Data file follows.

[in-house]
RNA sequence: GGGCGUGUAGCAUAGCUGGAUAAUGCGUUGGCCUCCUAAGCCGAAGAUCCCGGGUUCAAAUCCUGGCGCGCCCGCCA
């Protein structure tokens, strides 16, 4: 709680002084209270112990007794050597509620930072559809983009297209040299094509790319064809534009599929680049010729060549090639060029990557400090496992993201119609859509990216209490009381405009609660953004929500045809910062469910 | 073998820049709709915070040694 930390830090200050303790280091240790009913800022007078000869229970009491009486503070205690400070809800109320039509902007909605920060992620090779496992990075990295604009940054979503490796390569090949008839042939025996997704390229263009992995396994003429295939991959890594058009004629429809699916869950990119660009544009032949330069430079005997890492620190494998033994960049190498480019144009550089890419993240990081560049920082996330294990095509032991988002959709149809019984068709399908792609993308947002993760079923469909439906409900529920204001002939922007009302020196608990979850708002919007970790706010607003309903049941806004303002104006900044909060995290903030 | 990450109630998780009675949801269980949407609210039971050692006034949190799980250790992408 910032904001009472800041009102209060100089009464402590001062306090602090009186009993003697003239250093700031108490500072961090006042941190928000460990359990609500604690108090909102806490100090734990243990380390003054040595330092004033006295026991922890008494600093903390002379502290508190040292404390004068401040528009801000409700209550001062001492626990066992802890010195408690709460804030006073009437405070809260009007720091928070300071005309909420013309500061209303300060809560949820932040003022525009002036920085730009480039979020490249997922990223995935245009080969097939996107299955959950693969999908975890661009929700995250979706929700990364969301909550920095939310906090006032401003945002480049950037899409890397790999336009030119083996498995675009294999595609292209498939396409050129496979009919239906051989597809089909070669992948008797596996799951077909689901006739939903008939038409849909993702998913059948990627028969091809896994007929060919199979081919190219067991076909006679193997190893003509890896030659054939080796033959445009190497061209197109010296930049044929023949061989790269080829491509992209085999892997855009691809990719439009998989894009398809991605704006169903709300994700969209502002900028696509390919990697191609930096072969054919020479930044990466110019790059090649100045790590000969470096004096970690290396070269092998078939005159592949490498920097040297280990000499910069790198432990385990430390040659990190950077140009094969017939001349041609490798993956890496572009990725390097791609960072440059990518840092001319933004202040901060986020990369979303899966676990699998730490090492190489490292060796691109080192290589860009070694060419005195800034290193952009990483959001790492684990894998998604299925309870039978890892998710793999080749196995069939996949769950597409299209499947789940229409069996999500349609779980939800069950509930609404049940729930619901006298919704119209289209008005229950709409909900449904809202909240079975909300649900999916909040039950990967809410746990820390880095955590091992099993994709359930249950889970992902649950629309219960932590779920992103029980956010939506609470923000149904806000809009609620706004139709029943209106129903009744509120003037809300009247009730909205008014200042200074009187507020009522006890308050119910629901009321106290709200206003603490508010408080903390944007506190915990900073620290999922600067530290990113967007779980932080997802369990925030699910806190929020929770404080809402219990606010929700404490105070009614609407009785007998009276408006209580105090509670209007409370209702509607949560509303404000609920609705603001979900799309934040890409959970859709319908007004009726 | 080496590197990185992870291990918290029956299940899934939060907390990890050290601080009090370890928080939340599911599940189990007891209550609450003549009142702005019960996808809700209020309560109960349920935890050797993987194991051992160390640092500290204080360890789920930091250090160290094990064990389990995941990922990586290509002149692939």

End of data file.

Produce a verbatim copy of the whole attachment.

[in-house]
RNA sequence: GGGCGUGUAGCAUAGCUGGAUAAUGCGUUGGCCUCCUAAGCCGAAGAUCCCGGGUUCAAAUCCUGGCGCGCCCGCCA
């Protein structure tokens, strides 16, 4: 709680002084209270112990007794050597509620930072559809983009297209040299094509790319064809534009599929680049010729060549090639060029990557400090496992993201119609859509990216209490009381405009609660953004929500045809910062469910 | 073998820049709709915070040694 930390830090200050303790280091240790009913800022007078000869229970009491009486503070205690400070809800109320039509902007909605920060992620090779496992990075990295604009940054979503490796390569090949008839042939025996997704390229263009992995396994003429295939991959890594058009004629429809699916869950990119660009544009032949330069430079005997890492620190494998033994960049190498480019144009550089890419993240990081560049920082996330294990095509032991988002959709149809019984068709399908792609993308947002993760079923469909439906409900529920204001002939922007009302020196608990979850708002919007970790706010607003309903049941806004303002104006900044909060995290903030 | 990450109630998780009675949801269980949407609210039971050692006034949190799980250790992408 910032904001009472800041009102209060100089009464402590001062306090602090009186009993003697003239250093700031108490500072961090006042941190928000460990359990609500604690108090909102806490100090734990243990380390003054040595330092004033006295026991922890008494600093903390002379502290508190040292404390004068401040528009801000409700209550001062001492626990066992802890010195408690709460804030006073009437405070809260009007720091928070300071005309909420013309500061209303300060809560949820932040003022525009002036920085730009480039979020490249997922990223995935245009080969097939996107299955959950693969999908975890661009929700995250979706929700990364969301909550920095939310906090006032401003945002480049950037899409890397790999336009030119083996498995675009294999595609292209498939396409050129496979009919239906051989597809089909070669992948008797596996799951077909689901006739939903008939038409849909993702998913059948990627028969091809896994007929060919199979081919190219067991076909006679193997190893003509890896030659054939080796033959445009190497061209197109010296930049044929023949061989790269080829491509992209085999892997855009691809990719439009998989894009398809991605704006169903709300994700969209502002900028696509390919990697191609930096072969054919020479930044990466110019790059090649100045790590000969470096004096970690290396070269092998078939005159592949490498920097040297280990000499910069790198432990385990430390040659990190950077140009094969017939001349041609490798993956890496572009990725390097791609960072440059990518840092001319933004202040901060986020990369979303899966676990699998730490090492190489490292060796691109080192290589860009070694060419005195800034290193952009990483959001790492684990894998998604299925309870039978890892998710793999080749196995069939996949769950597409299209499947789940229409069996999500349609779980939800069950509930609404049940729930619901006298919704119209289209008005229950709409909900449904809202909240079975909300649900999916909040039950990967809410746990820390880095955590091992099993994709359930249950889970992902649950629309219960932590779920992103029980956010939506609470923000149904806000809009609620706004139709029943209106129903009744509120003037809300009247009730909205008014200042200074009187507020009522006890308050119910629901009321106290709200206003603490508010408080903390944007506190915990900073620290999922600067530290990113967007779980932080997802369990925030699910806190929020929770404080809402219990606010929700404490105070009614609407009785007998009276408006209580105090509670209007409370209702509607949560509303404000609920609705603001979900799309934040890409959970859709319908007004009726 | 080496590197990185992870291990918290029956299940899934939060907390990890050290601080009090370890928080939340599911599940189990007891209550609450003549009142702005019960996808809700209020309560109960349920935890050797993987194991051992160390640092500290204080360890789920930091250090160290094990064990389990995941990922990586290509002149692939």